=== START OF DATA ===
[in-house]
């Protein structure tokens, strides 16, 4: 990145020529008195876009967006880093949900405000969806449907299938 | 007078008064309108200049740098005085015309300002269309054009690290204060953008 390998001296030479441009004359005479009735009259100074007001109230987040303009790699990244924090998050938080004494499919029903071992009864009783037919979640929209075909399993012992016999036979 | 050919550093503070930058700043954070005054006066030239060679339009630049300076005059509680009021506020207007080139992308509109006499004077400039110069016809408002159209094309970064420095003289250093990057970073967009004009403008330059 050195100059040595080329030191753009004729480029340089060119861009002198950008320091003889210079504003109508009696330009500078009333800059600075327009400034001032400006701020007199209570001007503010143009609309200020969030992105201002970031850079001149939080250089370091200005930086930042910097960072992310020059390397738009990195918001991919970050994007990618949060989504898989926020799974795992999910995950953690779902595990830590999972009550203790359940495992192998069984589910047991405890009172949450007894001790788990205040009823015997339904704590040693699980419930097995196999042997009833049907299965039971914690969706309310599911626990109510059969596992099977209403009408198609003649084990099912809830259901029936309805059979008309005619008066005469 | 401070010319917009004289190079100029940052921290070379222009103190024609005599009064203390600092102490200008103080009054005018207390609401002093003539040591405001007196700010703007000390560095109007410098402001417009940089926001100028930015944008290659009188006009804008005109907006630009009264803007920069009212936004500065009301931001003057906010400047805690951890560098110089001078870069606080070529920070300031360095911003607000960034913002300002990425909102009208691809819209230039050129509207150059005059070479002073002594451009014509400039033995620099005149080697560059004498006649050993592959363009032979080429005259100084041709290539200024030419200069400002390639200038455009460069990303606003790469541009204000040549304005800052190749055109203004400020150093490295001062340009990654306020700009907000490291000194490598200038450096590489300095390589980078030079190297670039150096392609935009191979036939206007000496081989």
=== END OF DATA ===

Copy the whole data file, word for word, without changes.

[in-house]
């Protein structure tokens, strides 16, 4: 990145020529008195876009967006880093949900405000969806449907299938 | 007078008064309108200049740098005085015309300002269309054009690290204060953008 390998001296030479441009004359005479009735009259100074007001109230987040303009790699990244924090998050938080004494499919029903071992009864009783037919979640929209075909399993012992016999036979 | 050919550093503070930058700043954070005054006066030239060679339009630049300076005059509680009021506020207007080139992308509109006499004077400039110069016809408002159209094309970064420095003289250093990057970073967009004009403008330059 050195100059040595080329030191753009004729480029340089060119861009002198950008320091003889210079504003109508009696330009500078009333800059600075327009400034001032400006701020007199209570001007503010143009609309200020969030992105201002970031850079001149939080250089370091200005930086930042910097960072992310020059390397738009990195918001991919970050994007990618949060989504898989926020799974795992999910995950953690779902595990830590999972009550203790359940495992192998069984589910047991405890009172949450007894001790788990205040009823015997339904704590040693699980419930097995196999042997009833049907299965039971914690969706309310599911626990109510059969596992099977209403009408198609003649084990099912809830259901029936309805059979008309005619008066005469 | 401070010319917009004289190079100029940052921290070379222009103190024609005599009064203390600092102490200008103080009054005018207390609401002093003539040591405001007196700010703007000390560095109007410098402001417009940089926001100028930015944008290659009188006009804008005109907006630009009264803007920069009212936004500065009301931001003057906010400047805690951890560098110089001078870069606080070529920070300031360095911003607000960034913002300002990425909102009208691809819209230039050129509207150059005059070479002073002594451009014509400039033995620099005149080697560059004498006649050993592959363009032979080429005259100084041709290539200024030419200069400002390639200038455009460069990303606003790469541009204000040549304005800052190749055109203004400020150093490295001062340009990654306020700009907000490291000194490598200038450096590489300095390589980078030079190297670039150096392609935009191979036939206007000496081989």